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I've been running across some interesting abbreviations on the internet. For example:

b4: before
w8: wait

I find it clever because you use just 2 letters to express a longer word. What's the origin of these abbreviations? Can you please provide a full list of them?

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I'm not fond of these, personally. Are vowels so hard to type nowadays? – user730 Dec 13 '10 at 2:40
up vote 5 down vote accepted

I would think most, if not all, of these diminutives have evolved with the texting/IM culture. Before the days of cellphones with full keyboards, users saved space and, perhaps, time using these abbreviations. The general rule is to replace a syllable with the figure of the number that sounds most like it.

Most of these abbreviations, however, consist of more than two characters e.g. "9ce" (nice), "gr8" (great), "2moro" (tomorrow), etc. You could also invent yours e.g. "d8" (date), "f8" (fate), but who uses these?!

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It's not so much about saving time as space. You only have 160 characters to work with in a standard text message, and before the rise of unlimited texting plans, you wanted to pack as much information as possible into the message to make it worth choosing a text over a call. – Jon Purdy Dec 12 '10 at 18:55
@Jon Purdy: Yes, that is also a significant reason for the initial use. Extended length messages were quick to be introduced though. Most young users are amongst the worst offenders for this type of abbreviation, yet they were not using the phones when the 160 cap was real. – Orbling Dec 12 '10 at 19:00
@Orbling: Not to say that saving time isn't also a factor, provided you get sufficient practice typing with the new spelling, which, obviously many people do. – Jon Purdy Dec 12 '10 at 19:04
@Jon Purdy: Using numbers does save significant time when you're using a phone keypad to enter texts. Numbers are a single press, which letters are two or more. – bikeboy389 Dec 12 '10 at 21:01
I do agree it is more a matter of space than it is of time. On the regular alphanumeric keypad, entering the figure "2", for instance, would require either holding down the button for a few seconds or cycling from "a" through "c" and possibly a few more characters. Thus, these abbreviations are really only time-saving when using a full-keyboard on the phone or computer. – Jimi Oke Dec 12 '10 at 21:21

Such abbreviations are older than the Internet, though they became popular through text messaging on mobile phones, before spreading to Internet-based chat and beyond.

The oldest instance that I know of is Alfred Bester's The Demolished Man. The original version serialized in the Galaxy magazine in 1952 featured such characters as T8 and $$son. The subsequent novel publication was edited to tone down the use of such abbreviations, but there are still characters called @kins and ¼maine. Randall Garrett wrote a review in verse whose beginning and ending I will quote here:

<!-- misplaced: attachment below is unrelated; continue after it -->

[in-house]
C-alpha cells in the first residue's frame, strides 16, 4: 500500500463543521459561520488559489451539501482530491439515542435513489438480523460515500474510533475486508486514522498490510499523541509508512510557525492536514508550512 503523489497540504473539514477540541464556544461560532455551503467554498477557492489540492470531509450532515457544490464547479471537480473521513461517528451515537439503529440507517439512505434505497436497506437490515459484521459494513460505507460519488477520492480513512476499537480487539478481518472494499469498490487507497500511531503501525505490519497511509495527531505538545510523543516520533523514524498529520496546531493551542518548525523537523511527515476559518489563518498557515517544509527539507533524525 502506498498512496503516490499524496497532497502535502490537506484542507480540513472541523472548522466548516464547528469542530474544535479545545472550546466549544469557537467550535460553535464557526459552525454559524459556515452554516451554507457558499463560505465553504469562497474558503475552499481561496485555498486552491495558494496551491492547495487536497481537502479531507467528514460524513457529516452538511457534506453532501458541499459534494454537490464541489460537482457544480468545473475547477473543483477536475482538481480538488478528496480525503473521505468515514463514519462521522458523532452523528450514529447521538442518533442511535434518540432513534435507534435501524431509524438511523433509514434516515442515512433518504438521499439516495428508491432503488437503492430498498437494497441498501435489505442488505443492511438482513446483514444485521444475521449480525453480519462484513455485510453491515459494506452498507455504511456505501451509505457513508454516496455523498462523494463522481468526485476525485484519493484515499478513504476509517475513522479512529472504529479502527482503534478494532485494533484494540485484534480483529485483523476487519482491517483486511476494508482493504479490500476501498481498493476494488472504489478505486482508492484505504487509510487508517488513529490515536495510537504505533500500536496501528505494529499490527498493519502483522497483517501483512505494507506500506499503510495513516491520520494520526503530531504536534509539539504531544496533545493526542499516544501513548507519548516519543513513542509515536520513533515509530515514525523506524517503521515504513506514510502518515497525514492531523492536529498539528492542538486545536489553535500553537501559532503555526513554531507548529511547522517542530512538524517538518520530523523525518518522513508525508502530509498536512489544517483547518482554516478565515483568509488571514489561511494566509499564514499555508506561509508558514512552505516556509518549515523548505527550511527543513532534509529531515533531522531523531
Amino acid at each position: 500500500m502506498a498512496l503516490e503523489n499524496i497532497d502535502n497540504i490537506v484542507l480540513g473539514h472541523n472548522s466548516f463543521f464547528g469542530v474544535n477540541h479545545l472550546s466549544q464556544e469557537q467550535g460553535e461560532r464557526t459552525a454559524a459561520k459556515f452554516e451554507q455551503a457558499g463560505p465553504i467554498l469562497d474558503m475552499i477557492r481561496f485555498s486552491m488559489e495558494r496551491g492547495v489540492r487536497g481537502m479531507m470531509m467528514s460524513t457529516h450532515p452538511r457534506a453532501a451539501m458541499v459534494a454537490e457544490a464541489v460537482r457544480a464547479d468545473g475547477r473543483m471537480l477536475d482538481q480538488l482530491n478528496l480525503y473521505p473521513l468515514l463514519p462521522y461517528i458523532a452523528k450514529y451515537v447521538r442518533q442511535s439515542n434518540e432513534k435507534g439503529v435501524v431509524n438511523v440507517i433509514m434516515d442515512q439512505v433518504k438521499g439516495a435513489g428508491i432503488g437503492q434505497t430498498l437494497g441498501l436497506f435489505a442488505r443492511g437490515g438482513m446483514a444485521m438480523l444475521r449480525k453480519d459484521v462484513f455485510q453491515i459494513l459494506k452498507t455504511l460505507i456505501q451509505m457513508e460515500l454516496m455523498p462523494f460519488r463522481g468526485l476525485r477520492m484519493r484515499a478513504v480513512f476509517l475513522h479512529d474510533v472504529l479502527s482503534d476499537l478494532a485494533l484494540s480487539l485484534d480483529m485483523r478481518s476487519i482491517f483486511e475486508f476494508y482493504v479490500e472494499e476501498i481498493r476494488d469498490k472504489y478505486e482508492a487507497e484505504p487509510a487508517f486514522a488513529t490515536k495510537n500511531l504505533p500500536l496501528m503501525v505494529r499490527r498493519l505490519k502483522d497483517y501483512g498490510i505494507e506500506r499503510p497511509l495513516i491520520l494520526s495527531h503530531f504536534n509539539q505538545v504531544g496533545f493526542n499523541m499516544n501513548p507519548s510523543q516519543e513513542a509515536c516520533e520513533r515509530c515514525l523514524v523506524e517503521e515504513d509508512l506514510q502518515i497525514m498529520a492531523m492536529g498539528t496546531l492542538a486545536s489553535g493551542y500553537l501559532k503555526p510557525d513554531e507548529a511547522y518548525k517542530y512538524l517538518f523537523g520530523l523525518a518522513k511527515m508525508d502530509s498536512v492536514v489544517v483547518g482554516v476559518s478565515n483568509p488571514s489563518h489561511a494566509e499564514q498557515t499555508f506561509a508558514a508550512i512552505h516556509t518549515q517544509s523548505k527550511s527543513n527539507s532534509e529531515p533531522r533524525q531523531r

In the far & distant future — you can pick the d8 2 suit yourself …
… are the (ter of Reich.

(Pronounce ( as parenthesis; it's not an exact match.)

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Nice examples. :-) – Orbling Dec 13 '10 at 1:13
2-pieces-of-eight-son? ;) – Stein G. Strindhaug Dec 15 '10 at 13:57

Well, they are a variety of shorthand, most notably on the rise because of text messaging (SMS - sending textual messages via mobile/cellular phones).

Essentially the concept is to type phonetically, using the numbers that are comprised of a standard syllable: 1,2,4,8. (3 tends not to be used.)

The spelling contractions, lack of punctuation and phonetic replacements are extensive and most words that can lose letters whilst still remaining loosely readable do so; a lot of acronyms are thrown in to the mix as well. Therefore you get a multitude of sins produced in this medium, usually blamed for the downfall of literacy in youth.

Some example uses: (apologies)

hi m8, u out 2nite? - "Hi mate, [are] you [coming] out tonight?"

we 1! - "We won!"

w8 4 me m8, no1 else 2come. - "Wait for me mate, no one else to come [after me]."

Fortunately some people do still use proper English in such messages, but it is surprisingly uncommon. Most people seem very happy to dispense with the rules of language.

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I don't believe it's necessarily about some downfall of English. See my comment on Jimi Oke's answer. – Jon Purdy Dec 12 '10 at 18:57
@Jon Purdy: I have answered your point there. If it only applied where there were a limit, then it would not represent any downfall, only a sensible solution to a constraint. People use this language form online, in written work and even exams I have seen. That is why it represents a calamity. – Orbling Dec 12 '10 at 19:02
no one else [too --> to] come. – Ophiuroid Dec 13 '10 at 2:19
@Ophiuroid: Whoops, I guess all the horrible spelling got stuck. Fixed, thank you. ;-) – Orbling Dec 13 '10 at 2:27

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